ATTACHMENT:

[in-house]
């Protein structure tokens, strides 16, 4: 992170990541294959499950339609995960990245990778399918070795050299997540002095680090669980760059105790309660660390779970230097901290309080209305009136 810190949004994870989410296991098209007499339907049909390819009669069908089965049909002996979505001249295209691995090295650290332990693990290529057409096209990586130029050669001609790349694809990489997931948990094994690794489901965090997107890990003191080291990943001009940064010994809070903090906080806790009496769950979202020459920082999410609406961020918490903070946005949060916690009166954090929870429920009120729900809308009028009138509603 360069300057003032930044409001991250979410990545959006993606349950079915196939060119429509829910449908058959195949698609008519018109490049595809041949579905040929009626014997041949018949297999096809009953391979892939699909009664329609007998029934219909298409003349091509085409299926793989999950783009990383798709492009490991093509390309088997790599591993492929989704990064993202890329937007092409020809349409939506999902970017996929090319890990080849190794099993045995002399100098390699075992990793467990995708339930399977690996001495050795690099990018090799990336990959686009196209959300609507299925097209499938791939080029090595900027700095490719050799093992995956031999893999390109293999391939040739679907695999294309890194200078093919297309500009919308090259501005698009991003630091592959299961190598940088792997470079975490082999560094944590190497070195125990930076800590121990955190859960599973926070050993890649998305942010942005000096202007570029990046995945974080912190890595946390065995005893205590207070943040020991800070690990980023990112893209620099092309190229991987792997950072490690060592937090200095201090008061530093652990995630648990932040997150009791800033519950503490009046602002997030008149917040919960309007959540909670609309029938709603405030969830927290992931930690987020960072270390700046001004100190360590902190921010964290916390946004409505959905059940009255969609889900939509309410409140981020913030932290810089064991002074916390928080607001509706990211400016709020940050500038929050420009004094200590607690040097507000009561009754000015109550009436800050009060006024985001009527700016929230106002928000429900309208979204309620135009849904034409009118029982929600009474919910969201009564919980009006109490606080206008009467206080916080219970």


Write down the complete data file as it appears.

[in-house]
């Protein structure tokens, strides 16, 4: 992170990541294959499950339609995960990245990778399918070795050299997540002095680090669980760059105790309660660390779970230097901290309080209305009136 810190949004994870989410296991098209007499339907049909390819009669069908089965049909002996979505001249295209691995090295650290332990693990290529057409096209990586130029050669001609790349694809990489997931948990094994690794489901965090997107890990003191080291990943001009940064010994809070903090906080806790009496769950979202020459920082999410609406961020918490903070946005949060916690009166954090929870429920009120729900809308009028009138509603 360069300057003032930044409001991250979410990545959006993606349950079915196939060119429509829910449908058959195949698609008519018109490049595809041949579905040929009626014997041949018949297999096809009953391979892939699909009664329609007998029934219909298409003349091509085409299926793989999950783009990383798709492009490991093509390309088997790599591993492929989704990064993202890329937007092409020809349409939506999902970017996929090319890990080849190794099993045995002399100098390699075992990793467990995708339930399977690996001495050795690099990018090799990336990959686009196209959300609507299925097209499938791939080029090595900027700095490719050799093992995956031999893999390109293999391939040739679907695999294309890194200078093919297309500009919308090259501005698009991003630091592959299961190598940088792997470079975490082999560094944590190497070195125990930076800590121990955190859960599973926070050993890649998305942010942005000096202007570029990046995945974080912190890595946390065995005893205590207070943040020991800070690990980023990112893209620099092309190229991987792997950072490690060592937090200095201090008061530093652990995630648990932040997150009791800033519950503490009046602002997030008149917040919960309007959540909670609309029938709603405030969830927290992931930690987020960072270390700046001004100190360590902190921010964290916390946004409505959905059940009255969609889900939509309410409140981020913030932290810089064991002074916390928080607001509706990211400016709020940050500038929050420009004094200590607690040097507000009561009754000015109550009436800050009060006024985001009527700016929230106002928000429900309208979204309620135009849904034409009118029982929600009474919910969201009564919980009006109490606080206008009467206080916080219970």